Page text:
Konjac Noodles is an emerging carbohydrate alternative that is being marketed heavily and can be found at most local supermarkets. The varieties of Konjac products have a front of pack labelling with claims that they contain no-fat, no-carbs and are only 10 calories (42kJ) per serve!
These ‘diet friendly’ low calorie pasta and rice replacements have people believing they are the answer to everyone’s carbohydrate issues. Often when things are too good to be true, they really are. So, it’s time we unpack these products and find out more about them!
Konjac is an Asian root vegetable that has been around for a long time. It is extremely high in fibre, which makes up the large bulk of this vegetable. When made into a pasta/grain they add only water, and preservatives. There is no added sugar or carbohydrates.
When looking at the ‘Angel Hair’ by “Slendier” per 200g (roughly 1 large serve) it contains 8 calories, 6.1g of fibre and 23.7mg of Calcium – and that is it on the nutrition label. There is 0g carbohydrates, fat and protein. When comparing these products to the Weight Loss Surgery label reading guidelines- technically, these meet the criteria (<10g of total fat and sugar per 100g). Whilst these noodles are derived from a natural product and are low in calories - the question is where do these sit in regards to food groups? They aren’t a protein; they aren’t a carbohydrate, so what are they?
Whilst they are extremely low in calories and nutrients - they are adding nothing to your day. Even though this may be appealing, we need to take a closer look. If you are taking the approach that it's not adding any calories to your day, it is important to think what nutrition is being provided by these? Essentially nothing. No nutrients, no protein, no healthy fats, no vitamins. When you eat a food like this, it is taking up valuable room on your plate, room that could be replaced with protein or vegetables that are going to add a lot more nutritionally to your body, and keep you fuller for longer.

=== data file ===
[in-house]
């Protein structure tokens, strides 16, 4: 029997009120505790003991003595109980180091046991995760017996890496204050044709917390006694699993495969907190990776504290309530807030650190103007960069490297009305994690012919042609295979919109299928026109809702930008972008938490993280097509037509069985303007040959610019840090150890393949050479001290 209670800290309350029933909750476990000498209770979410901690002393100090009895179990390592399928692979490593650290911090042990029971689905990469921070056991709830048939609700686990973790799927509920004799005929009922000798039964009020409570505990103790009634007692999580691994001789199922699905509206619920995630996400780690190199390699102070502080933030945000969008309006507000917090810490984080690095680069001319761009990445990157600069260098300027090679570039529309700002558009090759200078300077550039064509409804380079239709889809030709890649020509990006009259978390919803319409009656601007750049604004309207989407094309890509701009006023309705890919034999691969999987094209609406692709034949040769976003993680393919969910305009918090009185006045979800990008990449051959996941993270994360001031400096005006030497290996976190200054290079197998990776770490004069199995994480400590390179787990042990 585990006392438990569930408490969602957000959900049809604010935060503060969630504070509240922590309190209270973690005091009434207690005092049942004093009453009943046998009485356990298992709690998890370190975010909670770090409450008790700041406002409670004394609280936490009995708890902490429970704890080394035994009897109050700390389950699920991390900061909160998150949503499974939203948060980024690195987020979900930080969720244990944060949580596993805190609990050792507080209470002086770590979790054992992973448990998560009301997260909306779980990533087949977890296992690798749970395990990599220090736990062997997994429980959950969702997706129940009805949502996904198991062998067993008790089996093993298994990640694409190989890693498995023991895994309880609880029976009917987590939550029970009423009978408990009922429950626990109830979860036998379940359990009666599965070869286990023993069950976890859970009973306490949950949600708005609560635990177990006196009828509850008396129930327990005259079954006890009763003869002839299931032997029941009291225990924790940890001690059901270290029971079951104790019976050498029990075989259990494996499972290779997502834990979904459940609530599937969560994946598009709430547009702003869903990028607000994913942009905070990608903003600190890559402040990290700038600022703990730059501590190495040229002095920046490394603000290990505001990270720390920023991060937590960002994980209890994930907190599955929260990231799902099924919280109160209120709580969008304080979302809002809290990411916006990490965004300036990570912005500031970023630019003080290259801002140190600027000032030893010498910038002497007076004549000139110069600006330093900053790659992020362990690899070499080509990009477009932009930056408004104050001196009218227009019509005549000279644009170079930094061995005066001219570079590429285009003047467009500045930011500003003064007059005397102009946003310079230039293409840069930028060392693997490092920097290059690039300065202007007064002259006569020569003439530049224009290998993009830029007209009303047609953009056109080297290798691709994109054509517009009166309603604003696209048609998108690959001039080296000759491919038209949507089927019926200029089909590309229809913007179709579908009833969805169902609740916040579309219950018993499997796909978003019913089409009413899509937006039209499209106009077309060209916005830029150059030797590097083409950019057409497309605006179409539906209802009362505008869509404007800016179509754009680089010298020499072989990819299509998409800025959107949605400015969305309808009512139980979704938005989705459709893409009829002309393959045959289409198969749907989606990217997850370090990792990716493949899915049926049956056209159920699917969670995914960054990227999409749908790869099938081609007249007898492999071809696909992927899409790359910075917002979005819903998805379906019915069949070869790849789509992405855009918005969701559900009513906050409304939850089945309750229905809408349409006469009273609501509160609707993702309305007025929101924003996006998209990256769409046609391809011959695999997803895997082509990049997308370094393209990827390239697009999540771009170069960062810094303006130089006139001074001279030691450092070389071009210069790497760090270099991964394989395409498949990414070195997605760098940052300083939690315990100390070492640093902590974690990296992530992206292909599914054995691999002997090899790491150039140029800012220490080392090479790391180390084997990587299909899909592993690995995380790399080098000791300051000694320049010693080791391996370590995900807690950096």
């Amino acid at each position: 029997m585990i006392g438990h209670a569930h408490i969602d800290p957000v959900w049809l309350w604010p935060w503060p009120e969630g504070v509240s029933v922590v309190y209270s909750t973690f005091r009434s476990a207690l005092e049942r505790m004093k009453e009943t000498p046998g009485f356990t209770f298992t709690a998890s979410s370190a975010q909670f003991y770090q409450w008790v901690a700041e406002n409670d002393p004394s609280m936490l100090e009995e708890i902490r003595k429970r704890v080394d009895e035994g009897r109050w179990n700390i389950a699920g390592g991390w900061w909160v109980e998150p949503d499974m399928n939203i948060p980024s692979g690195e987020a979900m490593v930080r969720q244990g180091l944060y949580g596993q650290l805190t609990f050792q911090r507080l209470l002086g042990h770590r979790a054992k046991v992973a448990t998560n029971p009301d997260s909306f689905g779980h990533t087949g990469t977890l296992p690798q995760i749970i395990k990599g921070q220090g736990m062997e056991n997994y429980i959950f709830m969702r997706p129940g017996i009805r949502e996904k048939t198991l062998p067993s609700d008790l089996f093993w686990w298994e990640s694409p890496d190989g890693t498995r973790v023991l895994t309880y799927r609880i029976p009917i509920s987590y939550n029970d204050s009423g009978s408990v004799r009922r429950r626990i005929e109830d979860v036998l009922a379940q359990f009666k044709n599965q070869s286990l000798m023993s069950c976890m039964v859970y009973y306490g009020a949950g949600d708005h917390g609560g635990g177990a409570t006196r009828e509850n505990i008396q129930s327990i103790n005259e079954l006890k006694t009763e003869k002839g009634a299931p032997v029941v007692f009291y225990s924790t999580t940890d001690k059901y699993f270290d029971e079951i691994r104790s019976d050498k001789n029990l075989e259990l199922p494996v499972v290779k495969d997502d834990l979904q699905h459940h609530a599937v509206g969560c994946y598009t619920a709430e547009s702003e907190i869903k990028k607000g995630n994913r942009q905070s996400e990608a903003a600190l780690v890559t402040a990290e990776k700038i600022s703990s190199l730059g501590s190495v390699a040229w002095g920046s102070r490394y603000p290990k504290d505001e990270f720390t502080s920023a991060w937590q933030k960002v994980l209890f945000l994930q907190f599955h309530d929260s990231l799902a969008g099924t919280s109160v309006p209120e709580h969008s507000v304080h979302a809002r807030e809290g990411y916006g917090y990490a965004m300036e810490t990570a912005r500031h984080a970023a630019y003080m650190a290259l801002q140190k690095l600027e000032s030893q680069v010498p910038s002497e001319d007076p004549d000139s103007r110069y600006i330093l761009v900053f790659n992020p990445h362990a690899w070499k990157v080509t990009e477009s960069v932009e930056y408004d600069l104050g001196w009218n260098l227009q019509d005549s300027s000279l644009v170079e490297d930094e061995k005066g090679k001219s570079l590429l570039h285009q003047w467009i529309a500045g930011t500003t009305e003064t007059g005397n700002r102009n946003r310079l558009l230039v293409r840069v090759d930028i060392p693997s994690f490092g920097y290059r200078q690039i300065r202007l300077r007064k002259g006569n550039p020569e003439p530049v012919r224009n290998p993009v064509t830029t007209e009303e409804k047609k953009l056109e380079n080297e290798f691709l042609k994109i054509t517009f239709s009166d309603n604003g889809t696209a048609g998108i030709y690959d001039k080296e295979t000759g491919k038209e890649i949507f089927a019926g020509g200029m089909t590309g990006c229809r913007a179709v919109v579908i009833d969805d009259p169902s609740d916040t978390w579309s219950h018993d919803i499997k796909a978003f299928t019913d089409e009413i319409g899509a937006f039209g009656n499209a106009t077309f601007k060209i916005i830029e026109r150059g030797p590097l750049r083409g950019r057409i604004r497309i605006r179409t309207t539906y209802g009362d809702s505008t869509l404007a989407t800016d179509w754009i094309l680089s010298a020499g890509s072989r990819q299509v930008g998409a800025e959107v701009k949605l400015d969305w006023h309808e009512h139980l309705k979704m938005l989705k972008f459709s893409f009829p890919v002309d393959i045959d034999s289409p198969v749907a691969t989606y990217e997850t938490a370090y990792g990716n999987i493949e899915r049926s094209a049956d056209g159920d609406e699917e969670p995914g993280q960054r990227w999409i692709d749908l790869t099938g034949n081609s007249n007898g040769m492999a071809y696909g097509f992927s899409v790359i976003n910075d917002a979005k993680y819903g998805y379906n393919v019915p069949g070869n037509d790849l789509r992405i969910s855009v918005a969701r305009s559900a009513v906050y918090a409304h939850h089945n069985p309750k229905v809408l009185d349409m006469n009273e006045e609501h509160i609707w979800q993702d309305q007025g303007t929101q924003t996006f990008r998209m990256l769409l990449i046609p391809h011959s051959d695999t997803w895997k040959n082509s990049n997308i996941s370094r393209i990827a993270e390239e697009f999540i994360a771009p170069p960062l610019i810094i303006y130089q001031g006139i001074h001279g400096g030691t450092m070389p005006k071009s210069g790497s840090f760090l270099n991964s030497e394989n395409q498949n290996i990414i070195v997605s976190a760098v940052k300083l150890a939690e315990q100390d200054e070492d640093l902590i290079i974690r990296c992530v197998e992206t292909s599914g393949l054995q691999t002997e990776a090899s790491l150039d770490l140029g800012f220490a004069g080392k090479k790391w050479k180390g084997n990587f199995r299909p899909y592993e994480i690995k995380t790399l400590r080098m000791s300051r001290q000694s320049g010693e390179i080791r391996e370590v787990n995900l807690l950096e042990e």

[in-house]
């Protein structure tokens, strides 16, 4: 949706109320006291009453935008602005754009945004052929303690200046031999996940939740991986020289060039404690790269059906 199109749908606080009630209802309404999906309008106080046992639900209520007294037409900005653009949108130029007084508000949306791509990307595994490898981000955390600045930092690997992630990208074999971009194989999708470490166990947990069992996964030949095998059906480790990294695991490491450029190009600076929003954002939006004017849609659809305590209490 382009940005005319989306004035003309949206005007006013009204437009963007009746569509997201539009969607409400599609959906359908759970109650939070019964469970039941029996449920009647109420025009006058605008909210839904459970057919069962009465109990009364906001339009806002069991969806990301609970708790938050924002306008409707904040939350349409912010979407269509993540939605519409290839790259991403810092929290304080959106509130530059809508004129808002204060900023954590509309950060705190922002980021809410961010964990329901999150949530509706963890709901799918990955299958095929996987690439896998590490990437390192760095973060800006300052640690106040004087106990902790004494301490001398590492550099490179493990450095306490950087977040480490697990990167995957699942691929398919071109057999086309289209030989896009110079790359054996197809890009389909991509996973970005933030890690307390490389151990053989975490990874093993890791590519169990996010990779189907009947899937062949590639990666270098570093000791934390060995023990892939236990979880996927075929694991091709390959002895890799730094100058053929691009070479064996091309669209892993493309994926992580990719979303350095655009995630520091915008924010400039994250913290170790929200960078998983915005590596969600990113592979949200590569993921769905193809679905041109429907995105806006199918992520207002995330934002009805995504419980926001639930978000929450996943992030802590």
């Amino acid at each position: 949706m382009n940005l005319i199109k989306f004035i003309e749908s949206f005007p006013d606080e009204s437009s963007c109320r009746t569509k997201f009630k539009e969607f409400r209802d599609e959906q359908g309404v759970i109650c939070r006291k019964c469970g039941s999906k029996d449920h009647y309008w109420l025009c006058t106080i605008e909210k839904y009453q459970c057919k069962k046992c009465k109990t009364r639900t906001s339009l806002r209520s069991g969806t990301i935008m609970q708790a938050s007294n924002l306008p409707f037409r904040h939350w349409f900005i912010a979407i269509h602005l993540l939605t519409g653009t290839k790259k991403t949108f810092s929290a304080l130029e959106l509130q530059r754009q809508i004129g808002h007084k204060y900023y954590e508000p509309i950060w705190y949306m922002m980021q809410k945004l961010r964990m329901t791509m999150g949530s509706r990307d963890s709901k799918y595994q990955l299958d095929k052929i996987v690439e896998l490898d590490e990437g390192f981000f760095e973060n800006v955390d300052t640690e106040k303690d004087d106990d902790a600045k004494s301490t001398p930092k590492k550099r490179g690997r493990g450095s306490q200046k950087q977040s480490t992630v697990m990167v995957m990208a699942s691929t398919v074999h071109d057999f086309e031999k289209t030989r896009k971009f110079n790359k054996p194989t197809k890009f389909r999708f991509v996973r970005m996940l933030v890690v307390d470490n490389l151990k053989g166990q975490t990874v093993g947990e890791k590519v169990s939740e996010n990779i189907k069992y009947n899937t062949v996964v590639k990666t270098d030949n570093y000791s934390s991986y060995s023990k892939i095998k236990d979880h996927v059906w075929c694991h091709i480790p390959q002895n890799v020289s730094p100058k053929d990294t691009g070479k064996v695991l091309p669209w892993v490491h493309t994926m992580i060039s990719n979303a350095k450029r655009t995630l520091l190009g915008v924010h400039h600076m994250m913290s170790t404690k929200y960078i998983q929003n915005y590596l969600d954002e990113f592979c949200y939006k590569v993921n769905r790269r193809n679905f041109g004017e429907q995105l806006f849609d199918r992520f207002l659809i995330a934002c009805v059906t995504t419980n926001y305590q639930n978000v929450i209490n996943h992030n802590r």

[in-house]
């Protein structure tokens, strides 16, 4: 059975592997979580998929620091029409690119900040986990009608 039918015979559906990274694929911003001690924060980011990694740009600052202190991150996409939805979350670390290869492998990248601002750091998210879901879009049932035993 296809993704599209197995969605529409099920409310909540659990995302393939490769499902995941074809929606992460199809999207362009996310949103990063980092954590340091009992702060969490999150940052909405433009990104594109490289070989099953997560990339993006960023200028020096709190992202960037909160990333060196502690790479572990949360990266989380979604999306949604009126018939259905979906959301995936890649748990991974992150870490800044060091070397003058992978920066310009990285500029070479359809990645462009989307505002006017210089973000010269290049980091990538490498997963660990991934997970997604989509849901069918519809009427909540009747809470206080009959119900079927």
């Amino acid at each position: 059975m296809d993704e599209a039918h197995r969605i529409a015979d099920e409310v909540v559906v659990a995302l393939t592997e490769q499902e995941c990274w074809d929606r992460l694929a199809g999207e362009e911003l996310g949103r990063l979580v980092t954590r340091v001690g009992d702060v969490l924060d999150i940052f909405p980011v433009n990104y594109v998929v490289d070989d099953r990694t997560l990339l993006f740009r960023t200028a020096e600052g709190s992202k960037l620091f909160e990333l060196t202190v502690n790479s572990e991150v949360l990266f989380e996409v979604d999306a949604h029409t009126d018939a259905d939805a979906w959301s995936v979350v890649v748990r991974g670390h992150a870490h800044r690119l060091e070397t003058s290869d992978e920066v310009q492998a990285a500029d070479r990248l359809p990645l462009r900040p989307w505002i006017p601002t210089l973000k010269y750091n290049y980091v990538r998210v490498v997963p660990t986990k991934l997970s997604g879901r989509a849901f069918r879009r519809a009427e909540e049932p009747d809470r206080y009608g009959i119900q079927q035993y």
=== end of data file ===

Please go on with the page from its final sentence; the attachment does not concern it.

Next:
It is also important to consider if it is that low in calories it's likely that you’ll be hungry an hour later, as it's not providing your body with anything it can use for fuel to keep you going. You may find yourself reaching for a snack later on – a snack that could be unhealthy option after dinner.
So where do these noodles fit in a healthy balanced lifestyle?
Despite health claims, these foods need to be treated the same as all other carbohydrates. They fill you up quickly, make you feel heavy, displace more important food groups such as protein, and cause you to be hungry later on due to the lack of protein and other nutrients. They are possibly similar to refined carbohydrates, because nutritionally they aren’t adding any value to your diet.
Moral of the story? Although these diet foods are very appealing and safe to consume, they aren’t always the best option. While Konjac based products are okay if eaten occasionally, they need to treated like refined carbohydrates and had in moderation.